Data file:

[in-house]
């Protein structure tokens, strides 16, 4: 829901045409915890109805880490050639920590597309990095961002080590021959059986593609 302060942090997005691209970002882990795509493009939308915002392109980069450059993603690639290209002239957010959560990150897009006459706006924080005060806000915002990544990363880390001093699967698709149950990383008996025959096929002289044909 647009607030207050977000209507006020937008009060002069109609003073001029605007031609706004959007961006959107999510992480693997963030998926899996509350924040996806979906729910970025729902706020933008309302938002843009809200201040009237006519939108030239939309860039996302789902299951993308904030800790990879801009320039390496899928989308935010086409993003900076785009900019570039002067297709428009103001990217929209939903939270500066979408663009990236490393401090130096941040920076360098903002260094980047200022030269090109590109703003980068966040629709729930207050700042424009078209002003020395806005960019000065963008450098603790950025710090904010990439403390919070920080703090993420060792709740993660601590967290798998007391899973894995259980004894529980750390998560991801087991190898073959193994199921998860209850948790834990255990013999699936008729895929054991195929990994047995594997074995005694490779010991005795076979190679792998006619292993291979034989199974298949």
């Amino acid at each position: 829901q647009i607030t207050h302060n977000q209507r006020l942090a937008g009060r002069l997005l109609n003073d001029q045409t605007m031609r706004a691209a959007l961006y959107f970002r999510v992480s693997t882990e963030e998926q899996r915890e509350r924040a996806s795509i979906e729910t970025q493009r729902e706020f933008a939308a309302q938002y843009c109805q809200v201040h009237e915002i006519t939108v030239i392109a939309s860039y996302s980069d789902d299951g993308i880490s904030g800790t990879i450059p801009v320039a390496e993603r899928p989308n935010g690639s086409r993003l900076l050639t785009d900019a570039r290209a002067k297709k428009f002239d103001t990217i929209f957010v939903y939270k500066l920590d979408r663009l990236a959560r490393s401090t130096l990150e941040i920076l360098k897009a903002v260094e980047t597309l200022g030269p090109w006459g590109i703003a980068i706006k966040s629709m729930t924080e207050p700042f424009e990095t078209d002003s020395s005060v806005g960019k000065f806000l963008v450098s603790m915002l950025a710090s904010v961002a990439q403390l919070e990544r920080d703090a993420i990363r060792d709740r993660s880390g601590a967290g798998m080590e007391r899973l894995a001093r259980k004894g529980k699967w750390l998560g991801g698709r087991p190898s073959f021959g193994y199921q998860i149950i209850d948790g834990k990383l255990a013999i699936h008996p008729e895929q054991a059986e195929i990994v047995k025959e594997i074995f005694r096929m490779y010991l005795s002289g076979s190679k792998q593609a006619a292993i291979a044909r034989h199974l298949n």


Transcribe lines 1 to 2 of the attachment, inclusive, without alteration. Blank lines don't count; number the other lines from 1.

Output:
[in-house]
């Protein structure tokens, strides 16, 4: 829901045409915890109805880490050639920590597309990095961002080590021959059986593609 302060942090997005691209970002882990795509493009939308915002392109980069450059993603690639290209002239957010959560990150897009006459706006924080005060806000915002990544990363880390001093699967698709149950990383008996025959096929002289044909 647009607030207050977000209507006020937008009060002069109609003073001029605007031609706004959007961006959107999510992480693997963030998926899996509350924040996806979906729910970025729902706020933008309302938002843009809200201040009237006519939108030239939309860039996302789902299951993308904030800790990879801009320039390496899928989308935010086409993003900076785009900019570039002067297709428009103001990217929209939903939270500066979408663009990236490393401090130096941040920076360098903002260094980047200022030269090109590109703003980068966040629709729930207050700042424009078209002003020395806005960019000065963008450098603790950025710090904010990439403390919070920080703090993420060792709740993660601590967290798998007391899973894995259980004894529980750390998560991801087991190898073959193994199921998860209850948790834990255990013999699936008729895929054991195929990994047995594997074995005694490779010991005795076979190679792998006619292993291979034989199974298949």